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What Is The NPC Meme And Why is Twitter Banning it?

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There's a new meme generating outrage and getting accounts banned from Twitter. It doesn't parody based on race or religion, yet strikes a unique chord of outrage cultural elites that's too powerful to ignore. This term is being framed by some leftist media outlets as dangerously "dehumanizing," similar to how there has been a recent attempt by left-wing media to reframe "Mob" (a completely non-racial term for a belligerent crowd) as a hateful term, with one commentator shocked at the use of "the M-word."

The NPC meme has its roots in video game terminology, where there are player-characters (PC's) controlled by people and then there are non-player-characters (NPC's) who are managed by the computer, whose speech, behavior, and reactions are entirely pre-scripted and manufactured.

As a result, the modern younger generations of Millennial and Gen-Z conservatives who grew up with video games have re-purposed this term to make fun of their opposition. In short, this meme controversy is conservative online misfits saying that their opposition are programmed to think whatever their Silicon Valley/Hollywood elites tell them to think. It's a harsh criticism, but its not exactly a call to violence.

Some examples:

 

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The New York Times phrased it succinctly by quoting Reddit user BasedMedicalDoctor when he said how NPC's are thought to be "completely dependent on their programming, and can't do or think on their own." Based upon the issues of extreme political correctness turning campuses into islands of ideological conformity, and social media who once praised themselves as platforms for freedom now seeing censorship as a moral responsibility, one can see why right wing internet users resent this hypocrisy.

The New York Times then summarized what brought this meme into mainstream consciousness and controversy:

Late last weeks group of users on r/the_donald, Reddit's largest pro-Trump forum decided to take the NPC meme to a wider audience. They created dozens of Twitter accounts using fictional NPC personalities with bios such as 'fighting against Nazi Racist Drumpf Fascist Cheetofinger.' What happened next is that they 'used these accounts to follow and tweet at one another, as well as at liberals, creating the semblance of an army of resisters mindlessly repeating anti-Trump talking points... the campaign began as a joke. But a few of the accounts started posting misleading information about the midterm elections, including encouraging liberals to vote on Nov 7. (Election Day is Nov 6.)... This was a bridge too far for Twitter whose rules prohibit giving out knowingly false voter information.'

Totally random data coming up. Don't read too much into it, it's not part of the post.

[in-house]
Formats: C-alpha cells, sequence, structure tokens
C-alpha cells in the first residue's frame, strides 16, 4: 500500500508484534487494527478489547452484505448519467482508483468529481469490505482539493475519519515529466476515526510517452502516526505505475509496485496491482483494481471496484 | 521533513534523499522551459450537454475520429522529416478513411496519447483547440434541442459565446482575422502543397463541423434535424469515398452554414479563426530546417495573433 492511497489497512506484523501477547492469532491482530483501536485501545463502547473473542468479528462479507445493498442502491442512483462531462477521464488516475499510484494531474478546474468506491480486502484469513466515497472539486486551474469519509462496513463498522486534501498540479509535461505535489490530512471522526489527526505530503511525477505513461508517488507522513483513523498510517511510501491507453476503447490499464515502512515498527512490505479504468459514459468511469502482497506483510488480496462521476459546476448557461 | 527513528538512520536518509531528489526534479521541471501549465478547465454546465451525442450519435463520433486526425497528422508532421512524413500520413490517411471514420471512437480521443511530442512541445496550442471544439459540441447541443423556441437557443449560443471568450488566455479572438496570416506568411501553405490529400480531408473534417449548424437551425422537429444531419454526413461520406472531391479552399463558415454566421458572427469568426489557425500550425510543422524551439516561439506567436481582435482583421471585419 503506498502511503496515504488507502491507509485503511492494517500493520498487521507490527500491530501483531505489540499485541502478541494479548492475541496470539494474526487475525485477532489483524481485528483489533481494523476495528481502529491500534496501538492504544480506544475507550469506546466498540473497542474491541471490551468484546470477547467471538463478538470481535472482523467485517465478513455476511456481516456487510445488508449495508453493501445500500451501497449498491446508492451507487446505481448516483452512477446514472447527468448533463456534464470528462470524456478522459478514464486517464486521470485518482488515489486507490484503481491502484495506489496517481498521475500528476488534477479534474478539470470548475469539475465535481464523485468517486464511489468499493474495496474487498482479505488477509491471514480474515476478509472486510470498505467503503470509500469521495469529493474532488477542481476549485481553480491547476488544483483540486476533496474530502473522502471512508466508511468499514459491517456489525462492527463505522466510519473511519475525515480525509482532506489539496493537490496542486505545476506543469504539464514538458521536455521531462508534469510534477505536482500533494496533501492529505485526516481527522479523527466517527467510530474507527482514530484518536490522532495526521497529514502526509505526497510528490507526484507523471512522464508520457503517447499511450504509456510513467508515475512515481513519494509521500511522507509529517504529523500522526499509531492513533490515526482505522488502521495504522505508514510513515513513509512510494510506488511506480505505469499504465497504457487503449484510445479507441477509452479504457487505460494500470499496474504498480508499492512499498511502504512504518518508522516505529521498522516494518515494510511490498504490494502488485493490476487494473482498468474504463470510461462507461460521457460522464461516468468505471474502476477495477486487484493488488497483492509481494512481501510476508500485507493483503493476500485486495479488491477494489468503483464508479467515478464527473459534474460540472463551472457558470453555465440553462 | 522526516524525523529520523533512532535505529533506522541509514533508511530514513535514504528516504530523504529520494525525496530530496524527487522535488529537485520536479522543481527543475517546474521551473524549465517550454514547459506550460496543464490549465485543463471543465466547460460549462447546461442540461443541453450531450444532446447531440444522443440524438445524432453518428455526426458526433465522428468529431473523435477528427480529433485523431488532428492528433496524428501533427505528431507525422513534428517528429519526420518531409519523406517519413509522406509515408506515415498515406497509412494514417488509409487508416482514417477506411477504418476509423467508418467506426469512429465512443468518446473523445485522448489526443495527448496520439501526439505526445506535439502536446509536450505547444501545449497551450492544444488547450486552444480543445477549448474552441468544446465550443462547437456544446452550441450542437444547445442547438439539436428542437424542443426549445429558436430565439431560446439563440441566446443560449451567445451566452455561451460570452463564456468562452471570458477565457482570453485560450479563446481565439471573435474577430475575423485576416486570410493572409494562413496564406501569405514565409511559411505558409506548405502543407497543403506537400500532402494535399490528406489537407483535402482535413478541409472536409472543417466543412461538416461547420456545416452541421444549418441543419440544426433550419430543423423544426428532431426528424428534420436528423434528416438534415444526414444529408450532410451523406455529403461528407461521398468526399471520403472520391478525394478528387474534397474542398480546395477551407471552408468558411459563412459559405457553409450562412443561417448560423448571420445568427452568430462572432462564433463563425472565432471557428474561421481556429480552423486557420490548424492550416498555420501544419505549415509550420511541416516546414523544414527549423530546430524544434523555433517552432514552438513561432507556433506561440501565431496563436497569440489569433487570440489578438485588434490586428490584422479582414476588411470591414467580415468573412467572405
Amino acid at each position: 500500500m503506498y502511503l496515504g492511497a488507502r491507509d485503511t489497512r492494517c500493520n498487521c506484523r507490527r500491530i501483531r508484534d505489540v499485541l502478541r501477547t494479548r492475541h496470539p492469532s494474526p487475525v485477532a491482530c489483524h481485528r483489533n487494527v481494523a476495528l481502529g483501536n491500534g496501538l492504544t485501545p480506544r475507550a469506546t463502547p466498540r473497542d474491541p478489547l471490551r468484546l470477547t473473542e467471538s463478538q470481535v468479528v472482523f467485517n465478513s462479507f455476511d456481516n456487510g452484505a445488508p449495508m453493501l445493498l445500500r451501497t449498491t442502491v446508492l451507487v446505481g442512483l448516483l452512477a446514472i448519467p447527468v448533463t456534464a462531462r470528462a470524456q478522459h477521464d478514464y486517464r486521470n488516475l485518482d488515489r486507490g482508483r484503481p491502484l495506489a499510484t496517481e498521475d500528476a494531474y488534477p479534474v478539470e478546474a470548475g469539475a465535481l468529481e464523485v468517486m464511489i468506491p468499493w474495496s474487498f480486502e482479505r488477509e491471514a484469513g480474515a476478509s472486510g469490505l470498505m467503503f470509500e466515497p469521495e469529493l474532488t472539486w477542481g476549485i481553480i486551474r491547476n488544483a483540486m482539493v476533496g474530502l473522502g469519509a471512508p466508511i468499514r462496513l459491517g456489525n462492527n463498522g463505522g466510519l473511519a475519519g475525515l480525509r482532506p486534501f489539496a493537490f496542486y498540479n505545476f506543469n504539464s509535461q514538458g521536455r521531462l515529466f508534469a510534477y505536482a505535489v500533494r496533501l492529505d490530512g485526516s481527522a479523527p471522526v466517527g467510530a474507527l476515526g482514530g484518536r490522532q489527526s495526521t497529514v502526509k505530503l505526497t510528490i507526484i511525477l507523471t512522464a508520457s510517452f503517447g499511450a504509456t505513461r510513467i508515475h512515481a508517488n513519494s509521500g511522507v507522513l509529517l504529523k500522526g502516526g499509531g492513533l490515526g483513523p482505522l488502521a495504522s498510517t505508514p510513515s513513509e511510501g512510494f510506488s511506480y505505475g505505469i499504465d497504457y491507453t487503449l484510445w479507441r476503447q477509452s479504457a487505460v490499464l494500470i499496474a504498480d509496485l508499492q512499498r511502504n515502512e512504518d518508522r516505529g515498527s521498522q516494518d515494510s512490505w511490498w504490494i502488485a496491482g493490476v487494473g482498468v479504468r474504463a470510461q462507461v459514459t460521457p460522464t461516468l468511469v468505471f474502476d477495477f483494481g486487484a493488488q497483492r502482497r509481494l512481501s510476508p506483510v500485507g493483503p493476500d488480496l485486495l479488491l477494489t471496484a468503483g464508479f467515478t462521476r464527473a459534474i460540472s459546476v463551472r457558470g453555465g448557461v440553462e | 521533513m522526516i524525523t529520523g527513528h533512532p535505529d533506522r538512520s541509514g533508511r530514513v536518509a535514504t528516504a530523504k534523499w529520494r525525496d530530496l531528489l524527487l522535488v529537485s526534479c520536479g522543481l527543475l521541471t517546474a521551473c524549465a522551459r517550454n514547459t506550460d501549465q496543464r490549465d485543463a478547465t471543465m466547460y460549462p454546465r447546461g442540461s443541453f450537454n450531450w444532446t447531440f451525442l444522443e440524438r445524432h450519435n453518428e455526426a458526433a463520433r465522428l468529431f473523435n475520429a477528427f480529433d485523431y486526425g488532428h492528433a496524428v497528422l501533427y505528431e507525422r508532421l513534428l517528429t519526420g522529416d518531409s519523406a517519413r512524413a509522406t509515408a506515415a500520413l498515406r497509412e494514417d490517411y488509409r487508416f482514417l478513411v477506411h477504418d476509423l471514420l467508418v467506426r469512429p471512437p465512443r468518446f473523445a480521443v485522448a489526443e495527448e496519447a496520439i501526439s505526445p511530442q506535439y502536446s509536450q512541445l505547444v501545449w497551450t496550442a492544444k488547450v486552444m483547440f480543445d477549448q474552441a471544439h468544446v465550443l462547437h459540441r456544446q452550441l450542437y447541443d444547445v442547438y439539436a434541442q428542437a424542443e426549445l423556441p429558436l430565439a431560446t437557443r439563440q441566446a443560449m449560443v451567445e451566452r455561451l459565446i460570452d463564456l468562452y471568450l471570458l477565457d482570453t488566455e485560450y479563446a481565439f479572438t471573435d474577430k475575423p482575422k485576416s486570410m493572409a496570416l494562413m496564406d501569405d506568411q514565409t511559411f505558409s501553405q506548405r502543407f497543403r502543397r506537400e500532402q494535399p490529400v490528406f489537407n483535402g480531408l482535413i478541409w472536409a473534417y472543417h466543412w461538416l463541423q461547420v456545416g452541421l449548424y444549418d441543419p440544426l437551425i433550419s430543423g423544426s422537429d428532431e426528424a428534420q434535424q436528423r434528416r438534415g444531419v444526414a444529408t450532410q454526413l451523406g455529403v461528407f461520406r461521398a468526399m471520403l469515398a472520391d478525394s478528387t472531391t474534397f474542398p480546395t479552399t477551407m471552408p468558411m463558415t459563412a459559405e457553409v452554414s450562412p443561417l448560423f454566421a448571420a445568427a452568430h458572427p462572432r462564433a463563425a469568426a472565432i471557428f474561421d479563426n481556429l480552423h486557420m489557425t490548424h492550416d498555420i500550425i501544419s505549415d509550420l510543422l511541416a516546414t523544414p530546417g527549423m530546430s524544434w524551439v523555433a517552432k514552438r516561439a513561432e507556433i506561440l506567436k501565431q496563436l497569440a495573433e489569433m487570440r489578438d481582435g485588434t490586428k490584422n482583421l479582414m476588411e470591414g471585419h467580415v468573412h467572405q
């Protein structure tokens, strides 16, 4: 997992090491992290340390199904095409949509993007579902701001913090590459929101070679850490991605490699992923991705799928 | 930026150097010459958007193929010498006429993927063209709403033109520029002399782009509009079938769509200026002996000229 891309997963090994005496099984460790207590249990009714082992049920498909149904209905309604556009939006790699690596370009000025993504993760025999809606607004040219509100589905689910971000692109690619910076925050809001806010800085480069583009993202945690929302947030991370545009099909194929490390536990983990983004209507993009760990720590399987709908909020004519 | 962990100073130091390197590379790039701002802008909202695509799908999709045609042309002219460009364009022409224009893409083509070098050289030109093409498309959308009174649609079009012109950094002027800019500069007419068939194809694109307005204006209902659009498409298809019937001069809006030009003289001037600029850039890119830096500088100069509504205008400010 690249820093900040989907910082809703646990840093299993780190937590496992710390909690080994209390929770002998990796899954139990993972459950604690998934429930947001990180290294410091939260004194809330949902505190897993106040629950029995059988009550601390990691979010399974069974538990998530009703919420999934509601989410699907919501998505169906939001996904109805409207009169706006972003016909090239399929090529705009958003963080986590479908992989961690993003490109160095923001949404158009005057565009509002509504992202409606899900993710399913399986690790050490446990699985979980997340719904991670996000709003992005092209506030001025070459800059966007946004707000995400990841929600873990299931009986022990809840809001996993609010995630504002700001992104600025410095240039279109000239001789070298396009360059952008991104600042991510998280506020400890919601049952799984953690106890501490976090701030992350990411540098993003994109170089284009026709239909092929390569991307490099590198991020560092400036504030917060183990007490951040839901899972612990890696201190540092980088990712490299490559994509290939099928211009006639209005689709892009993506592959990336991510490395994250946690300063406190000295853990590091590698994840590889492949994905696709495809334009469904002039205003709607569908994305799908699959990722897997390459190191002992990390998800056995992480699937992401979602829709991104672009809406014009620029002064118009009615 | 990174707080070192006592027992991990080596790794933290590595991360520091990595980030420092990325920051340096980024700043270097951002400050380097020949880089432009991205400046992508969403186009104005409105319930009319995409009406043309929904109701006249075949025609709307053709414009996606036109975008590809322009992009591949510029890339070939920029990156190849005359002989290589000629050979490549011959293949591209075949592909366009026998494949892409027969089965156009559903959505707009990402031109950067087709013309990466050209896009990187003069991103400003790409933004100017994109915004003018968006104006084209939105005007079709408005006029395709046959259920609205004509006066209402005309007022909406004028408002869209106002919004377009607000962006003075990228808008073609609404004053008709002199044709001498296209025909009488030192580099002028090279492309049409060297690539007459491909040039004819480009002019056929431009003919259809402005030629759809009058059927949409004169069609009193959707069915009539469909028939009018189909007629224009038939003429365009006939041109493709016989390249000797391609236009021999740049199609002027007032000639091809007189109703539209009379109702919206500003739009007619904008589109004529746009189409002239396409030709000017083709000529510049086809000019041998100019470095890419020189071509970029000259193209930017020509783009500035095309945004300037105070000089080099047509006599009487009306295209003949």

It is worth noting that the New York Times writer in this article does not accuse these meme-users of trying to interfere with the election or being Russian operatives. All in all, what this NPC twitter mob seems to be is the online flash mob equivalent of a Sacha Baron Cohen or Eric Andre comedy sketch, where a comedian goes into a public space or interviews a public figure, pretending to be an outlandish character, testing their audience or guest to see at what point they will say their rhetoric is too crazy for them.

Is it dehumanizing to call somebody an NPC? Writers at the notably far-left gaming journalism website Kotaku have said as much:

NPCs have no agency; NPCs don’t think for themselves; NPCs don’t perceive, process, or understand; NPCs arrive at the same worldview not because it’s authentic to their experiences, but automatically. As a descriptor, it suggests that those to whom it applies aren’t even human, but are rather, functionally, robots, or clusters of computer code. That this has resonated as widely as it has is funny, but also a little scary.

While yes, calling your opposition mindless groupthinkers/brainwashed/phonies is an old genre of insult, some writers are acting as if this is a new and uniquely sinister development. But put this in context and note how Joe Biden called Trump supporters the "dregs of society," or Hillary Clinton called Trump supporters "deplorables" (both of whom were and still are seen as "Presidential") and how many online leftists refer to online opposition as "Russian bots"/"Russian hackers" because they don't want to acknowledge that their opposition have rational reasons to disagree.

The noteworthy fact however is that this concern about insults only really began when conservatives became as good, or possibly better than the left at making satire about their opponents. Twitter has reportedly proposed the ban of all "dehumanizing" content. For Twitter's famously left-leaning staff to be allowed to ban any insults they judge to be "dehumanizing" would be giving them a free pass to selectively enforce censorship of conservative satire. Keep in mind the recent incident when Candace Owens was censored for taking an anti-white diatribe from NYT journalist Sarah Jeong and making it about other races. Openly hating white people passed the censors, but expressing that rhetoric about other people got black conservative activist Candace Owens banned for illuminating the hypocrisy.

The risk of Twitter banning people for "dehumanizing" insults could translate to removal of conservative critiques of leftists while allowing leftists to have a monopoly on critiquing right-wingers unopposed. 

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